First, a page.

When a day filled with shameful consumerism becomes night, what else is there to do but buy comics?
At Forbidden Planet I perused the single-issue racks for something new and saw the cover for Tear-Stained Makeup #6. I liked way the cover girl’s life was in her room and obviously not going so well. I flipped through and liked what I saw and being the narrative completist that I am I was pleased to find that all the back issues were available.
TSM is a story of a band, a librarian, a possibly evil plot and lots of broken hearts. The art is noticeably, wonderfully handmade. You can feel the hours artist Marcos Perez put into each issue. In issue six, he gives us a page-by-page breakdown of what each section took, in both an artistic and emotional way. I love each of the covers; numbers 2, 5 and 6 are the ones who get left more in the will.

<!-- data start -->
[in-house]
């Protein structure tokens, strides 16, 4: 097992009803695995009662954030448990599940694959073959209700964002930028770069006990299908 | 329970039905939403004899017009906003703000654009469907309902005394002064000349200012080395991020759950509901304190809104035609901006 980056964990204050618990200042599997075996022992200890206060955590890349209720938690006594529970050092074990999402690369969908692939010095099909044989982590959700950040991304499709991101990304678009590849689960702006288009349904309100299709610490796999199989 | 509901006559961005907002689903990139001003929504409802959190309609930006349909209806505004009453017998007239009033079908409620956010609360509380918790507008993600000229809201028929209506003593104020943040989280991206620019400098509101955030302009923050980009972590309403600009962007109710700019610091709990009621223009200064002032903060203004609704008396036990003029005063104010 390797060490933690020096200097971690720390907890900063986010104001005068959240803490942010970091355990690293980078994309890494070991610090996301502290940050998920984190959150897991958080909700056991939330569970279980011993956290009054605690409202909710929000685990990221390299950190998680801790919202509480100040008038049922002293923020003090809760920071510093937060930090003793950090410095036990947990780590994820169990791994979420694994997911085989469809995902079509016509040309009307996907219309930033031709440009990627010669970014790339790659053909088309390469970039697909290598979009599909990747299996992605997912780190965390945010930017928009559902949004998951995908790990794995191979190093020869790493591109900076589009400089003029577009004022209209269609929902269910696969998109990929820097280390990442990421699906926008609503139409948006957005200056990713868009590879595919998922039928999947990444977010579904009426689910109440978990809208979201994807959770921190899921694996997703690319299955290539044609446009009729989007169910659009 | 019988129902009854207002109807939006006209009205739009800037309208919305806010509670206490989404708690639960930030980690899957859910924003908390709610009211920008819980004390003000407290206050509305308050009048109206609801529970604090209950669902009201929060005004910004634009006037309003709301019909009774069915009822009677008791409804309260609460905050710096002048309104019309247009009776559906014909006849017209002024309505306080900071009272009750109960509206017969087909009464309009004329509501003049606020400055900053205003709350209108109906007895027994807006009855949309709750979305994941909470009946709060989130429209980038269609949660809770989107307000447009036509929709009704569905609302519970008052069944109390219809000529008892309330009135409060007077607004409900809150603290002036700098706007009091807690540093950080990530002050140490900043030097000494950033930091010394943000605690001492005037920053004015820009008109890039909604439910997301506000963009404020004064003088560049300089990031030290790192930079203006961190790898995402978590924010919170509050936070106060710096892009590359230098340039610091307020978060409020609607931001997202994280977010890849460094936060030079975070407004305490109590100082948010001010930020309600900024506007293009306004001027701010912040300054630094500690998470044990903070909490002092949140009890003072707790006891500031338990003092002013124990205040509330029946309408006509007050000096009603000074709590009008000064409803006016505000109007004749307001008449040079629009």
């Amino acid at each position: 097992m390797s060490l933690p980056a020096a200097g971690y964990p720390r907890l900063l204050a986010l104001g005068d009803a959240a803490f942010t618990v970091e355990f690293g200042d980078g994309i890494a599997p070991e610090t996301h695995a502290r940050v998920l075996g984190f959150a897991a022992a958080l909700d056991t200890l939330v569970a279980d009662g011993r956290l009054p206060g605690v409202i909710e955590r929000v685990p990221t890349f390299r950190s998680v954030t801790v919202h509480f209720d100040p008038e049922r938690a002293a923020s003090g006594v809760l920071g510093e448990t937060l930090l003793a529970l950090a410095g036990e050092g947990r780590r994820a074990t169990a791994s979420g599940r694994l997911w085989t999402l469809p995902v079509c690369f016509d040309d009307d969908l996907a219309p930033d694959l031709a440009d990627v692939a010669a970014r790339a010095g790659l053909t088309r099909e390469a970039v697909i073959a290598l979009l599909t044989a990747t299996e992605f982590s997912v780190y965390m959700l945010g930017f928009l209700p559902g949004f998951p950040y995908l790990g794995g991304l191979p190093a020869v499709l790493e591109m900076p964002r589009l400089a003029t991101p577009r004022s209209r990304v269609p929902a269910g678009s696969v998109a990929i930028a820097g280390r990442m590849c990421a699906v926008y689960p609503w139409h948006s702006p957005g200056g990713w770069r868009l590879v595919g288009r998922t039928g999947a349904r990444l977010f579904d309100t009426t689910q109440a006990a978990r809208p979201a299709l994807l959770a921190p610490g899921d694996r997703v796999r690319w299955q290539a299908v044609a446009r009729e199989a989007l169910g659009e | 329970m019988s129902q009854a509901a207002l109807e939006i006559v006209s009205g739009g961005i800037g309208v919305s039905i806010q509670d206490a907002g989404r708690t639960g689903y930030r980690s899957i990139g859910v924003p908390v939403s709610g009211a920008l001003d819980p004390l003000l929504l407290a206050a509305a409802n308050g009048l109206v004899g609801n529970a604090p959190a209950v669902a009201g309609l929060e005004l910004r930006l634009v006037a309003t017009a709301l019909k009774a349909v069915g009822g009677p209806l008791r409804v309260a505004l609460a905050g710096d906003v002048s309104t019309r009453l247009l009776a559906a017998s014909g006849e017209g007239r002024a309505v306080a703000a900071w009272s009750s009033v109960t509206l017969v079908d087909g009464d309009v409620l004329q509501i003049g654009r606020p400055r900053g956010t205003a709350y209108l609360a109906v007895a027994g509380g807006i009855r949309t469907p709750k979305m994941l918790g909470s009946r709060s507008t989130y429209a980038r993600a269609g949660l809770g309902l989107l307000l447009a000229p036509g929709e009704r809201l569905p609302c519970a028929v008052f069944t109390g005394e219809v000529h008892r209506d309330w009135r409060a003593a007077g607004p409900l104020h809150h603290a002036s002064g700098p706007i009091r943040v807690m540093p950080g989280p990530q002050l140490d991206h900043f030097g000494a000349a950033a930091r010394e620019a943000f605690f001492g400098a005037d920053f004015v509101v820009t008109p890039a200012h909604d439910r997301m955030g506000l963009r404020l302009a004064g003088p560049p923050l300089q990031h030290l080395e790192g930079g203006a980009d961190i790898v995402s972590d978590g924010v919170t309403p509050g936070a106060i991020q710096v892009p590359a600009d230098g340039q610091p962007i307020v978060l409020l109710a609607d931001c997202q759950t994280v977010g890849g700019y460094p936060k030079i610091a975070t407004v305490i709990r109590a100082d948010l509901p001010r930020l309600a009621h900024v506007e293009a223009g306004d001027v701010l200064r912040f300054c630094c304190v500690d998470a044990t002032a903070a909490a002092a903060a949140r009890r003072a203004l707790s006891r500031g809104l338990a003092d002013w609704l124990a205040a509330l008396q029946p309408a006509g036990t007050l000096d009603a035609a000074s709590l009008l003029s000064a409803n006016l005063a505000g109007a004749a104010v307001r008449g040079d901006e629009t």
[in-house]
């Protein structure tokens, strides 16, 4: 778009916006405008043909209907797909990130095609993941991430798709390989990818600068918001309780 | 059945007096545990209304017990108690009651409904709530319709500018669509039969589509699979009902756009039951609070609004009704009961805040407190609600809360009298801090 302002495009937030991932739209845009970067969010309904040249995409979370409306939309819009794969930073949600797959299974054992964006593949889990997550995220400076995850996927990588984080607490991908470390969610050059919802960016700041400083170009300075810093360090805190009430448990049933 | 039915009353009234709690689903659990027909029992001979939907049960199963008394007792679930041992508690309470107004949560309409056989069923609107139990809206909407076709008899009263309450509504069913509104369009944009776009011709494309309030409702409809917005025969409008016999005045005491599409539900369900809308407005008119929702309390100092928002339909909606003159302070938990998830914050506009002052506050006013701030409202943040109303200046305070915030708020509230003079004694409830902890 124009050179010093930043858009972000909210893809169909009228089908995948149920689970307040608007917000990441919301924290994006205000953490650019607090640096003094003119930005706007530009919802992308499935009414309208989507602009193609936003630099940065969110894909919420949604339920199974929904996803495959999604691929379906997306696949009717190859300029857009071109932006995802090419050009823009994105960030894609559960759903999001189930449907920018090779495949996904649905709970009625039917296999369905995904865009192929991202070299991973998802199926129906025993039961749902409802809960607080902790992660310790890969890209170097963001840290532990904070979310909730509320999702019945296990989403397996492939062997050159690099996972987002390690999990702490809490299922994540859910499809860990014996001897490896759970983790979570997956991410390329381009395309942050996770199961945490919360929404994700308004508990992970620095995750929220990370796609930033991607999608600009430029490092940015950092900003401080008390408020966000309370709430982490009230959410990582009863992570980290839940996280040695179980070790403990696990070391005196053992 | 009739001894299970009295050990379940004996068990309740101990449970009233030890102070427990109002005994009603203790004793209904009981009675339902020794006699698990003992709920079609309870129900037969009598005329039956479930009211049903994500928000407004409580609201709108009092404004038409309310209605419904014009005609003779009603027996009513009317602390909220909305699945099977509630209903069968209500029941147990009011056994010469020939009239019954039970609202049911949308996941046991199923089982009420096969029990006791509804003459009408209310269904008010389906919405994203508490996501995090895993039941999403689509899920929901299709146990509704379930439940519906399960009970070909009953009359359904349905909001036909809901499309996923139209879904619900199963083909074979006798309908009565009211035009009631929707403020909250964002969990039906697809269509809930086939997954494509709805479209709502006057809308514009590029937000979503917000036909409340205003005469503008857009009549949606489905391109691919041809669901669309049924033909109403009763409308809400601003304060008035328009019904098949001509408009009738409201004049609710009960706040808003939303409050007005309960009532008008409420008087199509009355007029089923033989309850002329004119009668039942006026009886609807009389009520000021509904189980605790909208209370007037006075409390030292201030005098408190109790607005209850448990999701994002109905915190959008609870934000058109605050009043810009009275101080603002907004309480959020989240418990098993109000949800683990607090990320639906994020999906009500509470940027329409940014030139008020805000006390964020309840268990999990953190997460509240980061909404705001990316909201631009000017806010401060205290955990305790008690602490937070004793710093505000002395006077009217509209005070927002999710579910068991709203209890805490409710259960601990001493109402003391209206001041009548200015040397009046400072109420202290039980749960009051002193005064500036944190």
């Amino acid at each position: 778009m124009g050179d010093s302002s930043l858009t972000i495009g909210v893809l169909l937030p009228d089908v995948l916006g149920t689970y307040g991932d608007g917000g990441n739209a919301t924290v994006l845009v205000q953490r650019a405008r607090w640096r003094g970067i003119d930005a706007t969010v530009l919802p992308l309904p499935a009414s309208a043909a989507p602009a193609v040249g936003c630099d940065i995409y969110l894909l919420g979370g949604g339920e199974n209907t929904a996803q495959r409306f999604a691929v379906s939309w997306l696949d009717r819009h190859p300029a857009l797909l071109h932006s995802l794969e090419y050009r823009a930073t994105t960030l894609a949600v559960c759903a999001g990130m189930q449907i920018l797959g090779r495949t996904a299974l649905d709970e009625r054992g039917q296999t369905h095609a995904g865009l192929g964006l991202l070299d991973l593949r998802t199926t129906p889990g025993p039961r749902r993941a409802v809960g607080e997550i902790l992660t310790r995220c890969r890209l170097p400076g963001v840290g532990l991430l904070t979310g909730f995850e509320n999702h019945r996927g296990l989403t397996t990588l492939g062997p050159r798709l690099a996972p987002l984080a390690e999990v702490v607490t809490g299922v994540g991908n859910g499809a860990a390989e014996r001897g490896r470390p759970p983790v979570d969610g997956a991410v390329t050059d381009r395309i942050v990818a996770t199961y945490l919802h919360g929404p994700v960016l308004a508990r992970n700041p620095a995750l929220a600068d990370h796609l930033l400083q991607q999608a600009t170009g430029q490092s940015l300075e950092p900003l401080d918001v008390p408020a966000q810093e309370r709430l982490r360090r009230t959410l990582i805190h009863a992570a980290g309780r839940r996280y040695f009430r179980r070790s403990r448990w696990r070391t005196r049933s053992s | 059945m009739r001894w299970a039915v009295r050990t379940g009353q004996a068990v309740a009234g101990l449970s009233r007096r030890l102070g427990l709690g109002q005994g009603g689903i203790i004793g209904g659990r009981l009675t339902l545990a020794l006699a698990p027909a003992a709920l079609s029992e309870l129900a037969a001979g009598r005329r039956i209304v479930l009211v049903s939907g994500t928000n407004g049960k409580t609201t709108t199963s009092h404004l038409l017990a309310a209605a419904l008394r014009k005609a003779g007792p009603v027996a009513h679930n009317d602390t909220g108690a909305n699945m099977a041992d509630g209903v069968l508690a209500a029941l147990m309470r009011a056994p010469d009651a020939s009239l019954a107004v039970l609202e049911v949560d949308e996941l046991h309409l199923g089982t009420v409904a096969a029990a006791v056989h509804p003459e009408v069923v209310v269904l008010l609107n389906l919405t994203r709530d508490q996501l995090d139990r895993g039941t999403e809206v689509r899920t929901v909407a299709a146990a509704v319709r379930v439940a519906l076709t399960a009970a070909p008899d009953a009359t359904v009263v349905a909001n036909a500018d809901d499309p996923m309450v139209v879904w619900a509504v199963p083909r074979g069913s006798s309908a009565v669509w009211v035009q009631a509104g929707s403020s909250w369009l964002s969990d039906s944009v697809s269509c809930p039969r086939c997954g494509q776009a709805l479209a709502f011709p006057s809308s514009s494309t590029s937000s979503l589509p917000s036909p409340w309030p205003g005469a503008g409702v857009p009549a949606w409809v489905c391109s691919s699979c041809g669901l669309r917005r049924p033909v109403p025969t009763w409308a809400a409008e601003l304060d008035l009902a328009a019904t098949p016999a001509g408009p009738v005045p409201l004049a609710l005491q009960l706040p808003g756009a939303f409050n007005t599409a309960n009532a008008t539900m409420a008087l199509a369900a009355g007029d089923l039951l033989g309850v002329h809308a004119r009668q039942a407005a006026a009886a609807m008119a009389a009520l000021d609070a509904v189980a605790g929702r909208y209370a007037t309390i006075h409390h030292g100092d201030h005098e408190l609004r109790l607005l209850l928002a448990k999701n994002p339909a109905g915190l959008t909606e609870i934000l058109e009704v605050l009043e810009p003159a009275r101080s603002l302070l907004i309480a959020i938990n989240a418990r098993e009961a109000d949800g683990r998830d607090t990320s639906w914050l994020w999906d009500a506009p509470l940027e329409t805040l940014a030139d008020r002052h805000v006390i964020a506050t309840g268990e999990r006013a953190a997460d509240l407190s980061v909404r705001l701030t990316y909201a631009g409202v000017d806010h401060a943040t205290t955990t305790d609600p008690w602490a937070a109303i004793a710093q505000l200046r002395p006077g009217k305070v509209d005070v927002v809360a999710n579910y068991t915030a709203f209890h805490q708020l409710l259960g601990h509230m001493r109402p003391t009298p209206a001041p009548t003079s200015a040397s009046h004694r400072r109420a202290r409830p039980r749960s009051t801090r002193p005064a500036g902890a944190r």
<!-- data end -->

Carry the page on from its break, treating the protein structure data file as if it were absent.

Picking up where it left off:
The one stumbling block to my total enjoyment of the series is the writing. On the whole it is the better side of serviceable, but Perez stumbles here and there with dialogue and weird, encyclopedic sound bites that float from the characters’ mouths like doo doo-filled balloons. Tildy, the librarian, has an awkward exchange with her former roommate in #4 about the Lower East Side’s history: “That’s what I love about New York. No matter how much is changes, coffee shops, boutiques, condos, it can’t lose what came before. All the hopes, dreams, blood… and semen are still there!” Whoa. We learn in this issue that Tildy has a science journal worthy memory, so that’s her excuse I guess, but in issue 6, another character has an ill considered rap session in a music store about the history of the electric guitar. Just get back to the story Marcos! Us smartypants can do our own research.
Even so, TSM is a fun read and I can’t wait to see what happens next. TSM has certainly convinced me that I need to check out the rest of Cliff Face Comics stuff.
I also got a blue and maroon inky issue of Paping that I can't wait to tear into.